Diminished capacity, friendship, and medical paternalism: Two case studies from fiction

Edmund L. Erde, Anne Hudson Jones

Research output: Contribution to journalArticlepeer-review

5 Scopus citations


We consider the moral and social ingredients in physicians' relationships with patients of diminished capacity by considering certain claims made about friendship and the physician's role. To assess these claims we look at the life context of two patients as elaborated examples provided in two novels: Woman on the Edge of Time (1976) by Marge Piercy, a radical feminist; and It's Hard to Leave While the Music's Playing (1977) by I. S. Cooper, a prominent physician-researcher. At issue is how the doctor-patient relationship should be structured. In question is whether the physician's friendship and professional expertise, together with the diminished capacity of the patient, authorize medical paternalism. From our examination, we find compelling insights against appealing to friendship both in good doctor-patient relationships and in more typical, not-so-good ones.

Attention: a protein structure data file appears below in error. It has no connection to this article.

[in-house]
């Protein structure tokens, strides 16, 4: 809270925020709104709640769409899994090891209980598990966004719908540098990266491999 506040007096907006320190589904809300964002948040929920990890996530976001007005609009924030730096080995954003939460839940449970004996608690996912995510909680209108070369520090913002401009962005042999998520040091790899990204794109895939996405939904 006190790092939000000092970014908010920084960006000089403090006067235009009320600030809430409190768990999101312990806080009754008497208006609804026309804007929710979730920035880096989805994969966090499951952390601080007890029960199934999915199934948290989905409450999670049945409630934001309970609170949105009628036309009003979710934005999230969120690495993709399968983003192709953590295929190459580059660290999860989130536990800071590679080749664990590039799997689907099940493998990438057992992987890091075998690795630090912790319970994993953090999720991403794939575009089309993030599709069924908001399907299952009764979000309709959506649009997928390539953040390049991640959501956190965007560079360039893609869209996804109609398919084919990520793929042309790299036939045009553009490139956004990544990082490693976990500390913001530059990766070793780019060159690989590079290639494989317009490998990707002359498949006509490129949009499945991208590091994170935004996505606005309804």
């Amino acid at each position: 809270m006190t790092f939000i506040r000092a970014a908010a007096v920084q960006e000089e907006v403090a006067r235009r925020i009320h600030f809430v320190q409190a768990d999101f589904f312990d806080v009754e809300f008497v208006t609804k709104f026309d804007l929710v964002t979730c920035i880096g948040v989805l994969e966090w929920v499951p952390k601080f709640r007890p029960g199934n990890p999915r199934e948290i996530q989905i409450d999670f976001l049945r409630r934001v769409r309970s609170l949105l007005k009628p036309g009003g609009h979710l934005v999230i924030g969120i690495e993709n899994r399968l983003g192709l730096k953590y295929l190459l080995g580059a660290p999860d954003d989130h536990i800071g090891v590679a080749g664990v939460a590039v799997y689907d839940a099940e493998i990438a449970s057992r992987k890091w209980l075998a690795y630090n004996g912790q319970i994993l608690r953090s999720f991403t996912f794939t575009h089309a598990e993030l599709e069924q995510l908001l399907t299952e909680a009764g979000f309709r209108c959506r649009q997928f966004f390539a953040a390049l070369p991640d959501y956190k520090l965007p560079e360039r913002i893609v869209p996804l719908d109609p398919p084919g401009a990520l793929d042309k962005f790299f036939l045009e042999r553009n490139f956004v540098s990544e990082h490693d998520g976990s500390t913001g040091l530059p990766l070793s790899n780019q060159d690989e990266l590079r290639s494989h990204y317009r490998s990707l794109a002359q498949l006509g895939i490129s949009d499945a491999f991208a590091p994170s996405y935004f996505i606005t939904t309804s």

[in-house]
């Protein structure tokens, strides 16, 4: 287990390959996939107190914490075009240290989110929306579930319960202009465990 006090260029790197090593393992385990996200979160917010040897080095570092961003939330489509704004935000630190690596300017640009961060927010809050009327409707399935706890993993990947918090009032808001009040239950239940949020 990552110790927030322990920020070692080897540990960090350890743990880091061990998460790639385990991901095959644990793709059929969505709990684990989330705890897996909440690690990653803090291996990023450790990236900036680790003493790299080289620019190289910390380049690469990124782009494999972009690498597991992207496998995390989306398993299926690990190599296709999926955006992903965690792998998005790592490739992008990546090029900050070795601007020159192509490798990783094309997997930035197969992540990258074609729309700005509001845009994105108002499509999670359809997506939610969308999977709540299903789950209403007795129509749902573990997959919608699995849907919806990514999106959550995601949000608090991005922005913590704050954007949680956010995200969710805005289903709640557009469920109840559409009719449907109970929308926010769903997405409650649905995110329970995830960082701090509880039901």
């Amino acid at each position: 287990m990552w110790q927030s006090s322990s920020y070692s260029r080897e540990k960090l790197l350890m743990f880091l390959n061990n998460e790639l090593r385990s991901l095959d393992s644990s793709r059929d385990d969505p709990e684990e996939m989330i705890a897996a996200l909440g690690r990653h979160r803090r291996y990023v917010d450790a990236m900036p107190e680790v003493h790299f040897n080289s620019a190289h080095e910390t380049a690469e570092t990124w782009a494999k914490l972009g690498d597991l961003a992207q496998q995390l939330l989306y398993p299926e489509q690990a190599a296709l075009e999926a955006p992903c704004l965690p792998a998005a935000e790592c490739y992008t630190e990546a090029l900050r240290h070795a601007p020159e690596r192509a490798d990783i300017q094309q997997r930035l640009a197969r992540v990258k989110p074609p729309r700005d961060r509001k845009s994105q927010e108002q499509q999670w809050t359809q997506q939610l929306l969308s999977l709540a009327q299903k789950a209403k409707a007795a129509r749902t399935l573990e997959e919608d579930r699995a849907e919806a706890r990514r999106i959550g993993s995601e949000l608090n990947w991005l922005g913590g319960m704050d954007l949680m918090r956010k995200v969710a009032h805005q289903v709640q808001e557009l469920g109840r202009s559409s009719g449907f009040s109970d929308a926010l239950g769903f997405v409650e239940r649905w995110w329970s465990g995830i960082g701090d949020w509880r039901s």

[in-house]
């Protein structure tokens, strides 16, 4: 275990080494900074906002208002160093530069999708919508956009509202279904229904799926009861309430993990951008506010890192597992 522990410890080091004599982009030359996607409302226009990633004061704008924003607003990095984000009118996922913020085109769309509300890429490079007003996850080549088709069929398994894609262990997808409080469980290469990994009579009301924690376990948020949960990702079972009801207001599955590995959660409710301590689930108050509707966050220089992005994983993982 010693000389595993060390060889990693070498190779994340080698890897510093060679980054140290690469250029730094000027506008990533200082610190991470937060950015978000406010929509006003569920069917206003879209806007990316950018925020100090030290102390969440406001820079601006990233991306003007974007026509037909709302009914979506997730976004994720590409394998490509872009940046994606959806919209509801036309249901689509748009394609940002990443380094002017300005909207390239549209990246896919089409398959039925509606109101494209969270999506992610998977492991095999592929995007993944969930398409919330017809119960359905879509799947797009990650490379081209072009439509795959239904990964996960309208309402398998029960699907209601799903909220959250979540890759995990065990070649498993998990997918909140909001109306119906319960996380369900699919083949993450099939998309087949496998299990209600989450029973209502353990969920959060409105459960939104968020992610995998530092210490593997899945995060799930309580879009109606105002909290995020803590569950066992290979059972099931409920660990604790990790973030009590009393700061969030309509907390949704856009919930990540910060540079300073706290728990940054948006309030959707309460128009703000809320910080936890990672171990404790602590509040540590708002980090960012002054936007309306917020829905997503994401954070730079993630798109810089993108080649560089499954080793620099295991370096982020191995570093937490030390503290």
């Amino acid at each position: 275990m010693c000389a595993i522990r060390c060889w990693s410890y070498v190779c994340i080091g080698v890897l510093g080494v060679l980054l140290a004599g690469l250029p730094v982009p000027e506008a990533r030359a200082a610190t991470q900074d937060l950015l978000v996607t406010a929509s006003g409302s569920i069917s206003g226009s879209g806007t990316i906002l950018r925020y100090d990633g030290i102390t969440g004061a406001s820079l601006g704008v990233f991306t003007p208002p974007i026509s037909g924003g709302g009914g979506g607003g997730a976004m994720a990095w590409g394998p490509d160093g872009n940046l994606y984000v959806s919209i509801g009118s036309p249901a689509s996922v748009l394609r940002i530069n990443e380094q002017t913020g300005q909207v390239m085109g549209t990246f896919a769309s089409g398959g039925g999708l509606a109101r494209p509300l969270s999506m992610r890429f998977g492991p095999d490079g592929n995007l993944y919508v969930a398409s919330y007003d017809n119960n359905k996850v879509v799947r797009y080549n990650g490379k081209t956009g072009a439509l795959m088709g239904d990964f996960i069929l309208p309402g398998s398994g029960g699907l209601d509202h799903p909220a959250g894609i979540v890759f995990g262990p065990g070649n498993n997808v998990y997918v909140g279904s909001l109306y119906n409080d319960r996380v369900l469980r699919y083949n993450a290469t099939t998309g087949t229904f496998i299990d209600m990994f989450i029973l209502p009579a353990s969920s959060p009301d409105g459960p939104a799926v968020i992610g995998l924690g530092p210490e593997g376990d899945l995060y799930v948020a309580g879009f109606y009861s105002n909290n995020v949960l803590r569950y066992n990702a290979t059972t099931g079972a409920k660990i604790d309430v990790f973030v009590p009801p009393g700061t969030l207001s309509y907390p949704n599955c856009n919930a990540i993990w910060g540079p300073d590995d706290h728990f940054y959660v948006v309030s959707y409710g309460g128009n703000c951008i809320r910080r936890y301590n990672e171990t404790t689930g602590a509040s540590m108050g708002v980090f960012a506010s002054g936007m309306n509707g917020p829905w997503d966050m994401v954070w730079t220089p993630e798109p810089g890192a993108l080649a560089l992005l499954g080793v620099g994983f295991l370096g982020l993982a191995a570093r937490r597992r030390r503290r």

Original languageEnglish (US)
Pages (from-to)303-322
Number of pages20
JournalTheoretical Medicine
Issue number3
StatePublished - Oct 1983


  • Diminished capacity
  • Fiction
  • Friendship
  • Institution of medicine
  • Medical paternalism
  • Neighborliness
  • Physician-patient relationship
  • Values

ASJC Scopus subject areas

  • Medicine (miscellaneous)
  • Public Health, Environmental and Occupational Health


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